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Meet the team: Tessa Mills, Operational Planning Manager

1) What’s your career with Clearview Intelligence been like so far?

I joined Clearview Intelligence in 2003 as a part-time Field Service Admin Assistant and moved into the Planning Manager role when the previous manager moved into another department. The role has grown and grown since and now keeps me very busy.

I’m responsible for managing the team that services our Design, Build, Finance, and Operate (DBFO) and Operate & Maintain (O&M) contracts.

DBFO is a principle that underpins a Private Finance Initiative (PFI) procurement system and is how many of the UKs main arterial roads are built. A private construction company builds the road and then receives a fee from the government every time a vehicle uses the road, this fee varies depending on the type of vehicle.

Our technology counts and classifies the traffic on the road and my team are dedicated to making sure the technology works and the data is delivered reliably. It’s important that we deliver accurate data so that the right amount is paid, the roads we have are maintained and new roads can be financed.

I manage a team of engineers, making sure they to go to sites when a counter is reporting an anomaly or to undertake any routine maintenance. I also manage a team of enumerators whose job it is to manually verify the data from our loop-counters, and the Field Service Admin Assistant who supports me in monitoring our sites and producing data reports.

2) What does a typical day in the office include?

The first thing I do is check around 230 outstations across our DBFO network. This allows me to let the engineers know where they need to be, so they can then start their journey and maximise time on site.

Addressing any faults is our top priority as the data is so crucial to our clients. We need to minimise any data loss, so want to attend and resolve any potential faults as quickly as possible. We commit to 99% deliverability over six months, which we achieve through the hard work of our engineers.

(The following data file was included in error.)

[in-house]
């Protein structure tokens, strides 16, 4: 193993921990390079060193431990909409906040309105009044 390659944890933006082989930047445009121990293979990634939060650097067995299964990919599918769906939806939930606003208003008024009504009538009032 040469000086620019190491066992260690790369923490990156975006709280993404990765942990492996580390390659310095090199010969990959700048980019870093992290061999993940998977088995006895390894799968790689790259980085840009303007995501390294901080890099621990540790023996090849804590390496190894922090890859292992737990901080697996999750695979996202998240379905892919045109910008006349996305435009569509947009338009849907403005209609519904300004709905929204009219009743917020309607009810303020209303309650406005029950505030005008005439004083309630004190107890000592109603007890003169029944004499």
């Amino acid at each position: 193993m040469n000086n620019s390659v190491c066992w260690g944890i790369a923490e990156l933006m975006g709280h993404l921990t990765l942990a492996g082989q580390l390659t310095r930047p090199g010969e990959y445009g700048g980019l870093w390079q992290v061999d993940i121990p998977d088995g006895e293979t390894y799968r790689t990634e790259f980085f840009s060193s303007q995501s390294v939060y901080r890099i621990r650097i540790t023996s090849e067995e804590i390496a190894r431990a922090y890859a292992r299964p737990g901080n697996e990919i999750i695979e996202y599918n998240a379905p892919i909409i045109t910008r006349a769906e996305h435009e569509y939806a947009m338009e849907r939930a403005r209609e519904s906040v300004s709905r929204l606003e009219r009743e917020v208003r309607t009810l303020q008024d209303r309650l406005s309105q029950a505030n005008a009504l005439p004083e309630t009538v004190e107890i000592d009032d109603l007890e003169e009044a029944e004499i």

After this we check our maintenance contracts, these include nearly 600 pieces of our technology. The data availability is also important here so we get to work on this network next. Clients such as Transport for London (TfL) use our data to understand traffic flow, so again, need very accurate data from us.

We also prepare work for the enumerators in the morning. We have vans fitted with recording equipment, which we use to video the roads. This footage is then given to our team of enumerators who count and classify the vehicles. We compare this to the data from the electronic counters in the road to check the results are the same.

In addition to this I prepare reports for clients, schedule logistics, and provide support to our installation team.

3) What’s the most rewarding element of your job?

Having a good record on data is very rewarding. So is having a happy team. A large part of my role is people management, so knowing the team is happy is very rewarding.

The engineers have been with us quite a long time. Our newest engineer has been with us nearly a year now and has learnt very quickly. The others average 10 years. This experience makes my job easier and the length of service shows we all get along. It’s a long standing team, delivering long standing contracts—one of these runs to 2026.

4) What’s the most challenging part of your job?

People management—it’s the best and the worst part. Balancing the needs of the team can be tricky when they all need my attention at the same time. I also dislike having to tell the engineers that they have a job that involves them being away from home for a night or two.

5) What’s one thing you’ve learned in your time at Clearview Intelligence?

That there are traffic counters!

I didn’t know that any of this happened before joining Clearview Intelligence. When you drive up the M40 you see the sign saying who maintains the road on behalf of Highways England, but you don’t really know what that means. Also, that there are so many DBFOs. People don’t realise how the roads are paid for and all the work that goes into it.

6) What are you currently working towards?

We’ve got some new technology coming up, which is exciting. We’re looking to change how we collect the verification videos. We’ve developed a unit that can do everything a van can do, but can run on its own. This means we could go and deploy the equipment, then come back and pick it up—so we wouldn’t need an engineer sitting on the side of the road. This is a potentially dangerous place to be, so we want to reduce the time our engineers spend there as much as possible.

I also recently won the ladies singles competition in Aunt Sally1 at the Black Bull in Launton. So I’m working on retaining this title!

1 Aunt Sally is a traditional Oxfordshire game played mostly in pub gardens where we throw sticks at a dolly (a ball on a plinth) and try to knock the ball off without hitting the plinth. There’s food and drink too, so not a bad way to spend a summer evening!

Author: Michelle C |Date Published: September 2016

Links: Traffic Flow Monitoring

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